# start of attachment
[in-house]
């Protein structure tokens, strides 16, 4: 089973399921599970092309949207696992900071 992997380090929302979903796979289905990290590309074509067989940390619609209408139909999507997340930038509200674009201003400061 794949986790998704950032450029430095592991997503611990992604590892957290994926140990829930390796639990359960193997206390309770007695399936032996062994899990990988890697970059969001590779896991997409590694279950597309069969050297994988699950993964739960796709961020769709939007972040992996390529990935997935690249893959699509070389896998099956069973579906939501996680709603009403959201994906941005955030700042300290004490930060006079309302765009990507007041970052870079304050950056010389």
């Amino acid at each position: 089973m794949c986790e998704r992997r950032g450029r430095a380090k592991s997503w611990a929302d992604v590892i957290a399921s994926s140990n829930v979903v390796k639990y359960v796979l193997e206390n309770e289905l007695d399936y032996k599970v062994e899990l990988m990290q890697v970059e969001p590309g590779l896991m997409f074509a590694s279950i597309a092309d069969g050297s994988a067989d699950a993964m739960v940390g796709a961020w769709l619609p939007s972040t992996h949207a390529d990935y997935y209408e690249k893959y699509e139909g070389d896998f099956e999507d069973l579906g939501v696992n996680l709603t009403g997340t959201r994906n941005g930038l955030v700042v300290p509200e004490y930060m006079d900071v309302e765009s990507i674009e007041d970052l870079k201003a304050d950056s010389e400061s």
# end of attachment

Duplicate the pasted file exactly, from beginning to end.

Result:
[in-house]
């Protein structure tokens, strides 16, 4: 089973399921599970092309949207696992900071 992997380090929302979903796979289905990290590309074509067989940390619609209408139909999507997340930038509200674009201003400061 794949986790998704950032450029430095592991997503611990992604590892957290994926140990829930390796639990359960193997206390309770007695399936032996062994899990990988890697970059969001590779896991997409590694279950597309069969050297994988699950993964739960796709961020769709939007972040992996390529990935997935690249893959699509070389896998099956069973579906939501996680709603009403959201994906941005955030700042300290004490930060006079309302765009990507007041970052870079304050950056010389």
């Amino acid at each position: 089973m794949c986790e998704r992997r950032g450029r430095a380090k592991s997503w611990a929302d992604v590892i957290a399921s994926s140990n829930v979903v390796k639990y359960v796979l193997e206390n309770e289905l007695d399936y032996k599970v062994e899990l990988m990290q890697v970059e969001p590309g590779l896991m997409f074509a590694s279950i597309a092309d069969g050297s994988a067989d699950a993964m739960v940390g796709a961020w769709l619609p939007s972040t992996h949207a390529d990935y997935y209408e690249k893959y699509e139909g070389d896998f099956e999507d069973l579906g939501v696992n996680l709603t009403g997340t959201r994906n941005g930038l955030v700042v300290p509200e004490y930060m006079d900071v309302e765009s990507i674009e007041d970052l870079k201003a304050d950056s010389e400061s």